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My congressional testimony on Magnuson-Stevens

I will be testifying tomorrow before the Committee on Natural Resources on the Reauthorization of the Magnuson Stevens Fishery Conservation and Management Act. Watch the hearing live here. This is my opening statement: Chairman Hastings and Ranking Member DeFazio, My name is John Bruno and I am a marine community ecologist and Professor of Biology at […]

Taking the pulse of ocean life

Taking the pulse of ocean life

We tend to keep track of things we think are important—blood pressure, how many calories are in that muffin, hurricane tracks, stock prices, celebrity rehab details. But sometime we don’t know what’s important until it’s too late, and that ignorance can come back to bite us. Hence the annual physical exams that are standard in […]

Jane Lubchenco leaving NOAA

NOAA director Dr Jane Lubchenco has formally announced she is stepping down as director of NOAA to return to Oregon and presumably to her position as a Professor at Oregon State.  As far as I know, this is entirely for family reasons; Jane has been geographically separated from her husband, famed marine ecologist Bruce Menge, […]

Evolution in the changing oceans

I teach evolution. Yes, in Georgia. Here at the University of Georgia, we have 300-400 students a year taking undergraduate evolutionary biology, and some of the Honors students at UGA take an extra discussion section for credit. This year I picked up the Honors section as well as the lecture class, and decided to have […]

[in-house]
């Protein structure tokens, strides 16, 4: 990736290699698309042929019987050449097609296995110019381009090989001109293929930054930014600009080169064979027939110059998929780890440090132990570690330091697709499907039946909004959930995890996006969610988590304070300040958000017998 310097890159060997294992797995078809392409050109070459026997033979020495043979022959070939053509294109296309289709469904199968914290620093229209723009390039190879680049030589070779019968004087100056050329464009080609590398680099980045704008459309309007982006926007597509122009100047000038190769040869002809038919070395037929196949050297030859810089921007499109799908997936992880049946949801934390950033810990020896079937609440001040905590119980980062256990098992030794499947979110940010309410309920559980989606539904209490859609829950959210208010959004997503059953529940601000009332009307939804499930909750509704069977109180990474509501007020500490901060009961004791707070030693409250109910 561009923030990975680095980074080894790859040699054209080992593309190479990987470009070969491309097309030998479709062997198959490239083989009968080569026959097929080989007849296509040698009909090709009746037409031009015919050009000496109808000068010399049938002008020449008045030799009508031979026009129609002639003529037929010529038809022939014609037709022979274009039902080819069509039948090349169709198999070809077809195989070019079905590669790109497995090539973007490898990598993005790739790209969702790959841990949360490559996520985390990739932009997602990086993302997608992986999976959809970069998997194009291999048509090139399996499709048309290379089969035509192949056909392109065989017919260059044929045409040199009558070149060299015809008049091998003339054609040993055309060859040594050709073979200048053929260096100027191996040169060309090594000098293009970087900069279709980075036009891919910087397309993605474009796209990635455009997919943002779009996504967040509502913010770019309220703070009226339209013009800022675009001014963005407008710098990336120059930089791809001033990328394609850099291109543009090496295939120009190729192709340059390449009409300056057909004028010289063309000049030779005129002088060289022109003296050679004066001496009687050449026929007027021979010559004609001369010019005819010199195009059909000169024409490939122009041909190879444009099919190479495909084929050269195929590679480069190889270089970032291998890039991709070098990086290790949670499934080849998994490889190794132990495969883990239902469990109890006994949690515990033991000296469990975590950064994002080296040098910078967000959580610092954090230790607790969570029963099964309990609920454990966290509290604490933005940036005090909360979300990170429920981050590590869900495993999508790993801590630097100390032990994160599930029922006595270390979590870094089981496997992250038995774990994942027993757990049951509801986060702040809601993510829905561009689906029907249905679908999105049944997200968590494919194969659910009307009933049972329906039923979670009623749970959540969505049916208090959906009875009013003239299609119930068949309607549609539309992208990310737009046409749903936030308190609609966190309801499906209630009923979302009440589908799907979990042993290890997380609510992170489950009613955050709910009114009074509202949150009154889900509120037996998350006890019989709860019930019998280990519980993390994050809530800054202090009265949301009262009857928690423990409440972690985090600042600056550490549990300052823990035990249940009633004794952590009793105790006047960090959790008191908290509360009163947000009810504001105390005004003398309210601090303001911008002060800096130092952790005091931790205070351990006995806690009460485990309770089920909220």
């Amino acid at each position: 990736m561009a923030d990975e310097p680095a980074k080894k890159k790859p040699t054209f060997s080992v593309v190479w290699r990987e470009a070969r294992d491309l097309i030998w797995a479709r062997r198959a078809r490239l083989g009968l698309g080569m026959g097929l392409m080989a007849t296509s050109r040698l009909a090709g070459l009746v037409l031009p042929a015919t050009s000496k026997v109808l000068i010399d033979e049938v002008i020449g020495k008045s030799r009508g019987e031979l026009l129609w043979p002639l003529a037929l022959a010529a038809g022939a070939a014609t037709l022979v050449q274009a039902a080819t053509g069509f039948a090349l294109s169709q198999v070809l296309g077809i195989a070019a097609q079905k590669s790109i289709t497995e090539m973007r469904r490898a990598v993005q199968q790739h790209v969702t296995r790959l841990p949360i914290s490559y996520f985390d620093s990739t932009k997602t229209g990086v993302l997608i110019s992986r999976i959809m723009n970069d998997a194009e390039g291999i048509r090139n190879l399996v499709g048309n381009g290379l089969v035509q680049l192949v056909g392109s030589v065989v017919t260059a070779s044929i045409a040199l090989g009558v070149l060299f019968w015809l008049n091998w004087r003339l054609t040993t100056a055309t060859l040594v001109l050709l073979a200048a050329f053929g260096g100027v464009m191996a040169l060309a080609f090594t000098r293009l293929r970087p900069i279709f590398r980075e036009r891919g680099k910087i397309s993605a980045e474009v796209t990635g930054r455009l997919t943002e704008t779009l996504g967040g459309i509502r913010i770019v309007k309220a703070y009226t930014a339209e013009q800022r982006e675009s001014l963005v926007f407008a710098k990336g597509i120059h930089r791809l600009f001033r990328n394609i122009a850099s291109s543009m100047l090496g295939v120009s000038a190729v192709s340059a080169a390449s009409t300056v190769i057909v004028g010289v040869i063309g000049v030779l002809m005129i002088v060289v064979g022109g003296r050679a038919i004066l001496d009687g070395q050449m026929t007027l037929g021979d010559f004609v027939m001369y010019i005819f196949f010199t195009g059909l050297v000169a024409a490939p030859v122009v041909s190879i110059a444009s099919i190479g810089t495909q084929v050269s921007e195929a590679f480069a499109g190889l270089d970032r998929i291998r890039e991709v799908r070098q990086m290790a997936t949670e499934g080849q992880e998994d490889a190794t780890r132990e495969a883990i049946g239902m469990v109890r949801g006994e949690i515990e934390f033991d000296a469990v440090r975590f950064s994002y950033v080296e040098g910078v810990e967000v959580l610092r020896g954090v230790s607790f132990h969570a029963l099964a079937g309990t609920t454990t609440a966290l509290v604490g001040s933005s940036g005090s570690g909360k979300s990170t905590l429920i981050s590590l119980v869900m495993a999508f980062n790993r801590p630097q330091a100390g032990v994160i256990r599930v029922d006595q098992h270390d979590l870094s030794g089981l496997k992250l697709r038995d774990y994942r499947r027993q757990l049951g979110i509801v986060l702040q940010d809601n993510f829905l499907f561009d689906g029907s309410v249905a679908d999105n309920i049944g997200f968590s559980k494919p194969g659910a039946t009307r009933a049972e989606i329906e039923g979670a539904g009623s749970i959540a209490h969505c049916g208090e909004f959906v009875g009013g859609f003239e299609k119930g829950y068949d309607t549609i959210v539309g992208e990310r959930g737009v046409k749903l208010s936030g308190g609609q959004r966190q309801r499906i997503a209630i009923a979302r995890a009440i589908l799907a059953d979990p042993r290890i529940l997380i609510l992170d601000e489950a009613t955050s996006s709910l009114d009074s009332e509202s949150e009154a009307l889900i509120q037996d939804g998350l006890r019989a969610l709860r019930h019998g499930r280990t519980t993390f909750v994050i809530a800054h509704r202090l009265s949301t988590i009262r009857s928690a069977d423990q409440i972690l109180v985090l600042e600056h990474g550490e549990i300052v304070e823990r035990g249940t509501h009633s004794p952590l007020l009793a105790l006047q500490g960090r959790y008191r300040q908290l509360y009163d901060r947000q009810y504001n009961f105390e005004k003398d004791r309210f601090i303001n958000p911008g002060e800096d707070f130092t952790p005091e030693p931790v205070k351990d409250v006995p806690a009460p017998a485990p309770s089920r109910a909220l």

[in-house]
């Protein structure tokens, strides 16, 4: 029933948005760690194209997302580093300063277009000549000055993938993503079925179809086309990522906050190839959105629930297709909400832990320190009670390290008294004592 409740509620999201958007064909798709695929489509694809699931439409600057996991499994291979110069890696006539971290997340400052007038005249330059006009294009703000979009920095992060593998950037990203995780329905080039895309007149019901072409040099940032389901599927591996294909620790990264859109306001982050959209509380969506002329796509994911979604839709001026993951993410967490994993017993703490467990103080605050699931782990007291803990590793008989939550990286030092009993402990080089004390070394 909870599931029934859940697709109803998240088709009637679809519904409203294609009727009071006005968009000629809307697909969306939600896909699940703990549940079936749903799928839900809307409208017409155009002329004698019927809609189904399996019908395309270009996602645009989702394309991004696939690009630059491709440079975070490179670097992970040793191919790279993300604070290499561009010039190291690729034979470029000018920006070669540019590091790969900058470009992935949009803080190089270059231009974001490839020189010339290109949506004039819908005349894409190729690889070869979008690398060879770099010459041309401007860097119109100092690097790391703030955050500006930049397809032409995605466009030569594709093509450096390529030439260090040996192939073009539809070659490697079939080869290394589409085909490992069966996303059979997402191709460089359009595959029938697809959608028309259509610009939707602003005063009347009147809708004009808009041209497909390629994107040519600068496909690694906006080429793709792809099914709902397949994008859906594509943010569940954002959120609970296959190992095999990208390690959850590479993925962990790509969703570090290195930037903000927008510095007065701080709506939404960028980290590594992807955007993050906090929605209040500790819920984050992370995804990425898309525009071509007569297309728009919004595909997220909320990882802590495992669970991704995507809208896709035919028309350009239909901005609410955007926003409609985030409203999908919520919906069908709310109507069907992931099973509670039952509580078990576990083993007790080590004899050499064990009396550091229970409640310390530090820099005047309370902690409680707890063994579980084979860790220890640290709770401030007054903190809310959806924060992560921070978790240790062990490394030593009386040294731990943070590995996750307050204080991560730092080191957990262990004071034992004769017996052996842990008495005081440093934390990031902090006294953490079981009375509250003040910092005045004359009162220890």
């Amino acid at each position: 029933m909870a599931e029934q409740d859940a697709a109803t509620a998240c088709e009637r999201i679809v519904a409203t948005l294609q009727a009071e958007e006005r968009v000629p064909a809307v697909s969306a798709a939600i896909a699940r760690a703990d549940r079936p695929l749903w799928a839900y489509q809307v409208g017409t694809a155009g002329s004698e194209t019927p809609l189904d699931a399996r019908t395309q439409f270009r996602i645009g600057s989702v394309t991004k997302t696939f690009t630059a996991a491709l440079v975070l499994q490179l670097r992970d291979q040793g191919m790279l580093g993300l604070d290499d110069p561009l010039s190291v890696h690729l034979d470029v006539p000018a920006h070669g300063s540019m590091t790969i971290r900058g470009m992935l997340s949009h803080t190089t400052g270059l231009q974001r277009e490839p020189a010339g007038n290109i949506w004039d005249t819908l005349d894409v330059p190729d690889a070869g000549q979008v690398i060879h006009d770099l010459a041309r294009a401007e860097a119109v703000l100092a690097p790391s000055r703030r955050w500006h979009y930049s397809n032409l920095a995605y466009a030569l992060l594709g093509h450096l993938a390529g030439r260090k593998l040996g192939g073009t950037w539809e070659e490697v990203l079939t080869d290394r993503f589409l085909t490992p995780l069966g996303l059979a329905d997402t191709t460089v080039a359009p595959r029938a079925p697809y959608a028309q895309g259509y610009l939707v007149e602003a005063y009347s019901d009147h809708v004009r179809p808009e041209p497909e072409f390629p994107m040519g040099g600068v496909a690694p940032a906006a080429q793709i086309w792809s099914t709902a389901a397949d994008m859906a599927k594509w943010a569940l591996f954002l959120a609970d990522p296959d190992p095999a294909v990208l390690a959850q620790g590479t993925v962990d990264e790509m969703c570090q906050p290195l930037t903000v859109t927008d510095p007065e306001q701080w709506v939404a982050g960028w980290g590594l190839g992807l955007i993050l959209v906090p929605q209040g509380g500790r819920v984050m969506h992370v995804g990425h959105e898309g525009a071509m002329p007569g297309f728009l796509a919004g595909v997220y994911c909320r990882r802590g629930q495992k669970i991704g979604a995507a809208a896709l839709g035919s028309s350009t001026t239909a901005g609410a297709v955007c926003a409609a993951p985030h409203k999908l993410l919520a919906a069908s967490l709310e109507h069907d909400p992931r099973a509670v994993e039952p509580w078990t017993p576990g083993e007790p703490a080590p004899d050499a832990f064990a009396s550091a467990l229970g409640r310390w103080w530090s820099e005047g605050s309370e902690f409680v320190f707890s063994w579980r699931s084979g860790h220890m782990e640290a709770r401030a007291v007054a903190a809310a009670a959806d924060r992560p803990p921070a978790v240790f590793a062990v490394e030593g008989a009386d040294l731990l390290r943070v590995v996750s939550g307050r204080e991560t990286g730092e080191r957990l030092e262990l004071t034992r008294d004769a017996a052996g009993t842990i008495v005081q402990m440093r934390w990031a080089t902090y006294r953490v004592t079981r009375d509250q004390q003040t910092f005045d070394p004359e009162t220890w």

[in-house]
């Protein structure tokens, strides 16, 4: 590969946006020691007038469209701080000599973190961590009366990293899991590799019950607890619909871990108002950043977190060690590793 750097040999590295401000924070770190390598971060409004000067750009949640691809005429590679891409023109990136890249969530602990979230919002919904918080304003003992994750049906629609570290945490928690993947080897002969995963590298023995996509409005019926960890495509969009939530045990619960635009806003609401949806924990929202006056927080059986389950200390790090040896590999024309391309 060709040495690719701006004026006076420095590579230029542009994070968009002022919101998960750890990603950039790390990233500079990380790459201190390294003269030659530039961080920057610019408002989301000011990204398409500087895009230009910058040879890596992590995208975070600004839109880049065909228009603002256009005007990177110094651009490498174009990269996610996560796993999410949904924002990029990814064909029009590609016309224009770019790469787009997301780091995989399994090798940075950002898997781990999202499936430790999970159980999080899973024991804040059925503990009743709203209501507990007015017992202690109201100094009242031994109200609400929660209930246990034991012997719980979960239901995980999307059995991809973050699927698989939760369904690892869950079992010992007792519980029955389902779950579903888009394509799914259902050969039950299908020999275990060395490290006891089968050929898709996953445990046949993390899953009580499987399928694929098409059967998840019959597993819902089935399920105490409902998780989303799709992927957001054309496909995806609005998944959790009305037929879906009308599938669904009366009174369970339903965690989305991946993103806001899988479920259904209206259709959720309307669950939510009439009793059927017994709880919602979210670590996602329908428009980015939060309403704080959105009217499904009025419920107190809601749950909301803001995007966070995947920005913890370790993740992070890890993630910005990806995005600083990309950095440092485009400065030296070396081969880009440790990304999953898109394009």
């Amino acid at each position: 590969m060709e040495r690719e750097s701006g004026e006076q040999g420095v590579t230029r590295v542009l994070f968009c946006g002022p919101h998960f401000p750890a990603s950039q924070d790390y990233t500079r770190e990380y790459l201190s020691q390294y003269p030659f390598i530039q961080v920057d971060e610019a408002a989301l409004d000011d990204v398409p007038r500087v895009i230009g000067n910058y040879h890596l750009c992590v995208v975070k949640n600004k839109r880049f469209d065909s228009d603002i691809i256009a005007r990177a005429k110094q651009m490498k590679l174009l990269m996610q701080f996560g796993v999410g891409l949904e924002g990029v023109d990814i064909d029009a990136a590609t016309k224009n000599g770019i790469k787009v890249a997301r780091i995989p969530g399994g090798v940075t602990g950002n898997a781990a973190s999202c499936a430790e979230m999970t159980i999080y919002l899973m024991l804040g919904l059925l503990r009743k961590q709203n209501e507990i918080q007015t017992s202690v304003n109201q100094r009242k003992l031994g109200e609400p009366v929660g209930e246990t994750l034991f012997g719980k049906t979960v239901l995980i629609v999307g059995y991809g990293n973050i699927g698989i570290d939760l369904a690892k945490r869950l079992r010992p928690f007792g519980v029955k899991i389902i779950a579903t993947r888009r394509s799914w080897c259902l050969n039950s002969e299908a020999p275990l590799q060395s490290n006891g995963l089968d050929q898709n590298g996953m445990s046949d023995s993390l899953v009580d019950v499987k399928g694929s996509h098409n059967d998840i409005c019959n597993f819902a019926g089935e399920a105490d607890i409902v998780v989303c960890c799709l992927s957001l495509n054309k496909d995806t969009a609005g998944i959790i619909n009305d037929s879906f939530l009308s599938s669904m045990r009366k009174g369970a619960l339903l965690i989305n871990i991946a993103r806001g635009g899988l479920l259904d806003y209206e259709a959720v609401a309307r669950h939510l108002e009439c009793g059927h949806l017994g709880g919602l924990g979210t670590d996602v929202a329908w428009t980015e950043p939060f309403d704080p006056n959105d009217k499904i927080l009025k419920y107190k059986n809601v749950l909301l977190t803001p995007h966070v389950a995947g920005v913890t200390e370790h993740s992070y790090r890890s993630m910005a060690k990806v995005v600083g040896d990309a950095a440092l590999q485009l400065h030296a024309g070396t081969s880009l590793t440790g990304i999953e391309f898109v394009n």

Opinons on the GBR coralapocalypse

There is no shortage of opinions about what the GBR coral loss reported Monday (De’ath et al 2012 in PNAS) means and what we should do about it.  Below is a guest post by William Precht.  Bill is based in south Florida and recently left the NOAA program to go back to consulting, primarily on coral […]

What to do when the oceans rise

What to do when the oceans rise

Last week I published my first book review at PLoS Biology with UNC undergraduate Lauren-Kristine Pryzant.  We read and wrote about Tim McClanahan and Josh Cinner’s excellent new book, “Adapting to a Changing Environment: Confronting the Consequences of Climate Change“.   We tried to bring the lessons in the book from Africa home by discussing climate […]

New book on metabolic ecology

I was lucky enough to be invited to coauthor a chapter in the now available book Metabolic Ecology: A Scaling Approach (available at Amazon in paperback and as an ebook!). “Most of ecology is about metabolism: the ways that organisms use energy and materials. The energy requirements of individuals – their metabolic rates – vary […]

North Carolina sea level rise assessment report

The North Carolina Sea-Level Rise Assessment Report prepared by the  N.C. Coastal Resources Commission’s Science Panel on Coastal Hazards was published in March 2010. The report immediately attracted the attention of real estate investors and coastal development lobbying groups like “NC 20” that responded with anti-science propaganda like this (PDF). These groups successfully lobbied the state legislature to declare that coastal communities should […]

Indirect effects of overfishing

These are the lecture notes from the second lecture of my Marine Ecology course (BIOL 462) at UNC last fall. The first lecture is here. Required readings for this lecture: A recent article by Dr. Emmett Duffy about the hints of a Cod recovery in the north Atlantic and the scientific paper (in Nature) it was based on (here).  Also read […]

Fact checking the 60 Minutes segment on Gardens of the Queen

60 Minutes ran a really great piece on Jardines de la Reina or Gardens of the Queen (GQ), last night.  GQ is a spectacular reef off of Cuba’s south coast with abundant predators including goliath and black grouper and Caribbean reef sharks. My PhD student Abel Valdivia (seen in the video above) is from Cuba and GQ […]